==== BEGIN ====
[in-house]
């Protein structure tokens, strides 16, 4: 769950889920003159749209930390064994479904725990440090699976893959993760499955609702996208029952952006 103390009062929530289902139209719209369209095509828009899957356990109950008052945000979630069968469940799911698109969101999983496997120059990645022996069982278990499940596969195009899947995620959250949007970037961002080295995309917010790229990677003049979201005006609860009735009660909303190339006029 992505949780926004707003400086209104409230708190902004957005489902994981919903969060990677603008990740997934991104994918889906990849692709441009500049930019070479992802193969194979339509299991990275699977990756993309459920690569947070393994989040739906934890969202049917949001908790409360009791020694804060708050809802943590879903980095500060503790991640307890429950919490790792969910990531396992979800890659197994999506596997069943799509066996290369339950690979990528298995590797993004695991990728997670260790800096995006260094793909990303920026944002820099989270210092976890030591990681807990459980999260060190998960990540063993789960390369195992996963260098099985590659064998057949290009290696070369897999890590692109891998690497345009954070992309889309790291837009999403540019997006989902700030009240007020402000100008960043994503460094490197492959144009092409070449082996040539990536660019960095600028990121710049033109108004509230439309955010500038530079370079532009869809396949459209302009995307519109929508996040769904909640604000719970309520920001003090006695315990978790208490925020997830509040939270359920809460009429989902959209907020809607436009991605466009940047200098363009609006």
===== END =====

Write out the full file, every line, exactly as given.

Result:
[in-house]
């Protein structure tokens, strides 16, 4: 769950889920003159749209930390064994479904725990440090699976893959993760499955609702996208029952952006 103390009062929530289902139209719209369209095509828009899957356990109950008052945000979630069968469940799911698109969101999983496997120059990645022996069982278990499940596969195009899947995620959250949007970037961002080295995309917010790229990677003049979201005006609860009735009660909303190339006029 992505949780926004707003400086209104409230708190902004957005489902994981919903969060990677603008990740997934991104994918889906990849692709441009500049930019070479992802193969194979339509299991990275699977990756993309459920690569947070393994989040739906934890969202049917949001908790409360009791020694804060708050809802943590879903980095500060503790991640307890429950919490790792969910990531396992979800890659197994999506596997069943799509066996290369339950690979990528298995590797993004695991990728997670260790800096995006260094793909990303920026944002820099989270210092976890030591990681807990459980999260060190998960990540063993789960390369195992996963260098099985590659064998057949290009290696070369897999890590692109891998690497345009954070992309889309790291837009999403540019997006989902700030009240007020402000100008960043994503460094490197492959144009092409070449082996040539990536660019960095600028990121710049033109108004509230439309955010500038530079370079532009869809396949459209302009995307519109929508996040769904909640604000719970309520920001003090006695315990978790208490925020997830509040939270359920809460009429989902959209907020809607436009991605466009940047200098363009609006």